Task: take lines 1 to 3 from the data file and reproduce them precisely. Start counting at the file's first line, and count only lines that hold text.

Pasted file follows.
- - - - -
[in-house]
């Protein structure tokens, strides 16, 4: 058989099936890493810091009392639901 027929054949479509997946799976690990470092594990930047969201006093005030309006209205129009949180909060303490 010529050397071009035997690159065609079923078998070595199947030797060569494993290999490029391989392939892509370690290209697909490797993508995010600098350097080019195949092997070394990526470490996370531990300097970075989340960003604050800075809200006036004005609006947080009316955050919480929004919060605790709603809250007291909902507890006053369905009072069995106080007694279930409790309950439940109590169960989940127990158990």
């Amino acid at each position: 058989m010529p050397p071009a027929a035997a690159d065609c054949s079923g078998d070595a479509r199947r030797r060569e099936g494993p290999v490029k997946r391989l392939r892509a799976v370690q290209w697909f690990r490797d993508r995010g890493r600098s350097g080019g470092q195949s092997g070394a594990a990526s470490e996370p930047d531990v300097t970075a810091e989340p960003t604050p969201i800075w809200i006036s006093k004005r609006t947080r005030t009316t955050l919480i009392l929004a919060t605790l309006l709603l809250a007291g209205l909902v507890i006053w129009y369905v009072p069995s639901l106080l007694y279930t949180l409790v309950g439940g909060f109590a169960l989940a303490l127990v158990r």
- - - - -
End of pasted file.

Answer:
[in-house]
């Protein structure tokens, strides 16, 4: 058989099936890493810091009392639901 027929054949479509997946799976690990470092594990930047969201006093005030309006209205129009949180909060303490 010529050397071009035997690159065609079923078998070595199947030797060569494993290999490029391989392939892509370690290209697909490797993508995010600098350097080019195949092997070394990526470490996370531990300097970075989340960003604050800075809200006036004005609006947080009316955050919480929004919060605790709603809250007291909902507890006053369905009072069995106080007694279930409790309950439940109590169960989940127990158990």
């Amino acid at each position: 058989m010529p050397p071009a027929a035997a690159d065609c054949s079923g078998d070595a479509r199947r030797r060569e099936g494993p290999v490029k997946r391989l392939r892509a799976v370690q290209w697909f690990r490797d993508r995010g890493r600098s350097g080019g470092q195949s092997g070394a594990a990526s470490e996370p930047d531990v300097t970075a810091e989340p960003t604050p969201i800075w809200i006036s006093k004005r609006t947080r005030t009316t955050l919480i009392l929004a919060t605790l309006l709603l809250a007291g209205l909902v507890i006053w129009y369905v009072p069995s639901l106080l007694y279930t949180l409790v309950g439940g909060f109590a169960l989940a303490l127990v158990r």